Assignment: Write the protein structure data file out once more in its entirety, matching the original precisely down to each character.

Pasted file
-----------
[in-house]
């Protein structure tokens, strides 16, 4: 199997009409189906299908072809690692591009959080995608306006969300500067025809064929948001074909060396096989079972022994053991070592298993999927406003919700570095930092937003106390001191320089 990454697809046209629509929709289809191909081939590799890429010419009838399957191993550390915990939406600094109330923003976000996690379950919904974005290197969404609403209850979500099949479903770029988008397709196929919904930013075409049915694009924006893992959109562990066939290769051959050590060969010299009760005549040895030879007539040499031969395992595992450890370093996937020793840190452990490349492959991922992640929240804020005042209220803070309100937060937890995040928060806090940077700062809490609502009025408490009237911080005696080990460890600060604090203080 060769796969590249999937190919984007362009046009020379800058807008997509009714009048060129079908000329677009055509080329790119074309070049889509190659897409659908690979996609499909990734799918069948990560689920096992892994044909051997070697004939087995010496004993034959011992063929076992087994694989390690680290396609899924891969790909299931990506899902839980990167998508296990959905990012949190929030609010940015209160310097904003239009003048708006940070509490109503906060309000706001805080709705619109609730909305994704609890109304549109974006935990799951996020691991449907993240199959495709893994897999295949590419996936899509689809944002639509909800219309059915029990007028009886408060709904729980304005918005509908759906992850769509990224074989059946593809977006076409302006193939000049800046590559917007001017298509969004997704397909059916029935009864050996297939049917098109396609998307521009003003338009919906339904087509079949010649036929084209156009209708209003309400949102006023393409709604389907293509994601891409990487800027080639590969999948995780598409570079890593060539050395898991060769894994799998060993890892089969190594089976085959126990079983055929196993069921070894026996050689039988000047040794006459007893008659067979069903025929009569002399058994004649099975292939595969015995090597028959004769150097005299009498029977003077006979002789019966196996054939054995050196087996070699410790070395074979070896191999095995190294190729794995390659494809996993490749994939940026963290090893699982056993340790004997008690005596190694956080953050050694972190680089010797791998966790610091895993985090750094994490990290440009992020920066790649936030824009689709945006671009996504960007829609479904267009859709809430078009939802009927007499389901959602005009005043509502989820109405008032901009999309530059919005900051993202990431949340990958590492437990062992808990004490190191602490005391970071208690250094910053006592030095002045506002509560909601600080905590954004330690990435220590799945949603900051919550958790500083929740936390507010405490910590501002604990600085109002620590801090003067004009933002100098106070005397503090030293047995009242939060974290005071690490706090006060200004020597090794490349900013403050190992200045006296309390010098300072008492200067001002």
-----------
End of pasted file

[in-house]
């Protein structure tokens, strides 16, 4: 199997009409189906299908072809690692591009959080995608306006969300500067025809064929948001074909060396096989079972022994053991070592298993999927406003919700570095930092937003106390001191320089 990454697809046209629509929709289809191909081939590799890429010419009838399957191993550390915990939406600094109330923003976000996690379950919904974005290197969404609403209850979500099949479903770029988008397709196929919904930013075409049915694009924006893992959109562990066939290769051959050590060969010299009760005549040895030879007539040499031969395992595992450890370093996937020793840190452990490349492959991922992640929240804020005042209220803070309100937060937890995040928060806090940077700062809490609502009025408490009237911080005696080990460890600060604090203080 060769796969590249999937190919984007362009046009020379800058807008997509009714009048060129079908000329677009055509080329790119074309070049889509190659897409659908690979996609499909990734799918069948990560689920096992892994044909051997070697004939087995010496004993034959011992063929076992087994694989390690680290396609899924891969790909299931990506899902839980990167998508296990959905990012949190929030609010940015209160310097904003239009003048708006940070509490109503906060309000706001805080709705619109609730909305994704609890109304549109974006935990799951996020691991449907993240199959495709893994897999295949590419996936899509689809944002639509909800219309059915029990007028009886408060709904729980304005918005509908759906992850769509990224074989059946593809977006076409302006193939000049800046590559917007001017298509969004997704397909059916029935009864050996297939049917098109396609998307521009003003338009919906339904087509079949010649036929084209156009209708209003309400949102006023393409709604389907293509994601891409990487800027080639590969999948995780598409570079890593060539050395898991060769894994799998060993890892089969190594089976085959126990079983055929196993069921070894026996050689039988000047040794006459007893008659067979069903025929009569002399058994004649099975292939595969015995090597028959004769150097005299009498029977003077006979002789019966196996054939054995050196087996070699410790070395074979070896191999095995190294190729794995390659494809996993490749994939940026963290090893699982056993340790004997008690005596190694956080953050050694972190680089010797791998966790610091895993985090750094994490990290440009992020920066790649936030824009689709945006671009996504960007829609479904267009859709809430078009939802009927007499389901959602005009005043509502989820109405008032901009999309530059919005900051993202990431949340990958590492437990062992808990004490190191602490005391970071208690250094910053006592030095002045506002509560909601600080905590954004330690990435220590799945949603900051919550958790500083929740936390507010405490910590501002604990600085109002620590801090003067004009933002100098106070005397503090030293047995009242939060974290005071690490706090006060200004020597090794490349900013403050190992200045006296309390010098300072008492200067001002």